- A decision made by the Reserve Bank of New Zealand (RBNZ) has made Westpac (WBC) ponder its place in Australia’s neighbouring country
- The bank is considering a demerger from its NZ counterpart, Westpac New Zealand, after the RBNZ asked Westpac to commission an independent report into its risk governance processes
- The New Zealand body also asked Westpac to hold any additional liquid assets and wants them put under the microscope as well
- Westpac said it would “assess the best structure” for its Australian and New Zealand divisions going forward
- Shares in Westpac fell by 0.98 per cent on Wednesday after the announcement was made — closing at $24.19 each
A decision made by the Reserve Bank of New Zealand (RBNZ) has made Westpac (WBC) ponder its place in Australia’s neighbouring country.
“As part of Westpac’s fix, simplify and perform strategy we have been actively
considering the businesses we operate in,” a Wednesday press release read.
“Westpac NZ is a valuable part of the Westpac Group and has been for over 160 years.”
“However, given the changing capital requirements in New Zealand and the
[Reserve Bank of New Zealand] requirement to structurally separate Westpac’s NZ business operations from its operations in Australia, it is now appropriate to assess the best structure for these businesses going forward”.
Earlier on Wednesday, the RBNZ asked Westpac to commission two independent reports — one into risk governance and another into liquid assets.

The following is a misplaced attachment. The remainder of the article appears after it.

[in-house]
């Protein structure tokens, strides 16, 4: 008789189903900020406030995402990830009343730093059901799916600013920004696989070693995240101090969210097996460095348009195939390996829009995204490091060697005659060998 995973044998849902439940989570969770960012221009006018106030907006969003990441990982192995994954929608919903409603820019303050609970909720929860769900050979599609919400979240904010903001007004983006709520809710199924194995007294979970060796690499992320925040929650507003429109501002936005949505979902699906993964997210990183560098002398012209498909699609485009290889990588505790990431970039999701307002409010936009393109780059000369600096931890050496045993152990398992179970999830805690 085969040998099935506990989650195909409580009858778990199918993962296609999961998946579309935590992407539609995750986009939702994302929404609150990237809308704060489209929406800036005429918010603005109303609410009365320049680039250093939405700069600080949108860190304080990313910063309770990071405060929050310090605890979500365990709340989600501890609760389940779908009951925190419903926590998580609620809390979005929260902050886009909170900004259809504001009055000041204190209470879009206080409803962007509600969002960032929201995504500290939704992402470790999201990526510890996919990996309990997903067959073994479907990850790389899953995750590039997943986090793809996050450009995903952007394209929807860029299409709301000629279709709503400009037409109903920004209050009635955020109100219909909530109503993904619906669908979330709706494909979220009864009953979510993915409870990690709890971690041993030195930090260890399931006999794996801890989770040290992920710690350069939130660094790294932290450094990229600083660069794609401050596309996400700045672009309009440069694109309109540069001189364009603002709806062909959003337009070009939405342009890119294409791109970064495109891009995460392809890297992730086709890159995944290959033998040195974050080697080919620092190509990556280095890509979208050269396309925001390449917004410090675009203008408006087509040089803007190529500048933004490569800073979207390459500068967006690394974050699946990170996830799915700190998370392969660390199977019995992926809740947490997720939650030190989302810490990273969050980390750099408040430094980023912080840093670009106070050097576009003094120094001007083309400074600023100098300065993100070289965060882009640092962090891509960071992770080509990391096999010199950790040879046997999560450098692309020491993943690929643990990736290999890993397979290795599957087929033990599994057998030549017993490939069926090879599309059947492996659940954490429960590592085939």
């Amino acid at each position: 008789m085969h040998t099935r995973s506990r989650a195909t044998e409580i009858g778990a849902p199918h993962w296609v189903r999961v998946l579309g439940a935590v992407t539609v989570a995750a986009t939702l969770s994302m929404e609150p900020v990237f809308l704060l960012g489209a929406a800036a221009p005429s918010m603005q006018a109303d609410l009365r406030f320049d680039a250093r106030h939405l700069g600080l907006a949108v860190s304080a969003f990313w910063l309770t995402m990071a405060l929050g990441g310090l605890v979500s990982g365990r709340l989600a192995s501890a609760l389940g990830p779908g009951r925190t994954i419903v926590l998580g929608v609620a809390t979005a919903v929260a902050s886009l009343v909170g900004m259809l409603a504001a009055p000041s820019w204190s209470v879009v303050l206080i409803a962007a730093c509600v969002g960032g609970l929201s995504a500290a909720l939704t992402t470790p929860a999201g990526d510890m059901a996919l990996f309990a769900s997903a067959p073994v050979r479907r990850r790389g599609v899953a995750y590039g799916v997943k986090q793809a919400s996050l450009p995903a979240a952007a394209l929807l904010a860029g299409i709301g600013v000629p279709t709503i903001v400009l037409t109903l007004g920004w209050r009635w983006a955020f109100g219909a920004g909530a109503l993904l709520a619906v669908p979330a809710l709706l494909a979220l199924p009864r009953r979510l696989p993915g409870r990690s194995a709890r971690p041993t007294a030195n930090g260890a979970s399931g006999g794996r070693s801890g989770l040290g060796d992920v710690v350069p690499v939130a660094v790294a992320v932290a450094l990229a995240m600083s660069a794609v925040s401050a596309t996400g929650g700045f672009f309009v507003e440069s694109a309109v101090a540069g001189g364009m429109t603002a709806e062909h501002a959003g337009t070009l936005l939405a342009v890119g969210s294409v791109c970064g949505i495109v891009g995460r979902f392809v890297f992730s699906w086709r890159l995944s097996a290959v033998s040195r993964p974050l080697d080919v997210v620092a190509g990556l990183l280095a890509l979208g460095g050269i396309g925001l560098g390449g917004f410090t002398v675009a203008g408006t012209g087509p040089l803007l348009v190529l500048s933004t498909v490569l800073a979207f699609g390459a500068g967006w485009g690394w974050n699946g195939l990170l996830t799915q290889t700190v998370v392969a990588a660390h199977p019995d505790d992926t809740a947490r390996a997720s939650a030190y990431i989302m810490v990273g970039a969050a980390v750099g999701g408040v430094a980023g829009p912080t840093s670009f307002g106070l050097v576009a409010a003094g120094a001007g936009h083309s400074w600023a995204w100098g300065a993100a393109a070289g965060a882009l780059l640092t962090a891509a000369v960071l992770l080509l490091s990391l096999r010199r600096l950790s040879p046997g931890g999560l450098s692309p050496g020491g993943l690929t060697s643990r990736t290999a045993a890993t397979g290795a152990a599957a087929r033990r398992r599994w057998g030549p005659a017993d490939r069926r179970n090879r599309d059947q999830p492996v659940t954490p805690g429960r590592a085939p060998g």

The New Zealand central bank also asked for Westpac to hold any additional liquid assets during this time.
“Westpac is in the very early stage of this assessment and no decisions have been made,” the bank also said in its press release.
“Westpac New Zealand acknowledges the importance of liquidity and risk governance obligations and will support the independent reviewers to provide the necessary reports to the Reserve Bank.”
RBNZ Deputy Governor Geoff Bascand said ongoing issues with Westpac New Zealand sparked the request for review.
“We have experienced ongoing compliance issues with Westpac NZ over recent years, most recently involving material failures to report liquidity correctly, in line with the Reserve Bank’s liquidity requirements,” he said.
“Westpac NZ needs to take a close look at its risk governance practices.”
According to the RBNZ, Westpac NZ disclosed breaches of its own to the regulator in September of last year.
These requests made by the RBNZ echo similar sentiments towards Westpac by the Australian Prudential Regulation Authority (APRA), which slammed the bank last year.
In 2019, Westpac was awarded a record $1.3 billion money laundering fine by the Australian Transaction Reports and Analysis Centre. Chief Executive Brian Hartzer left a year later.
The misconduct led APRA to label Westpac’s culture as “immature” with “unclear accountabilities”.
Shares in Westpac fell 0.98 per cent during Wednesday trade after the announcement was made. It closed at $24.19 apiece.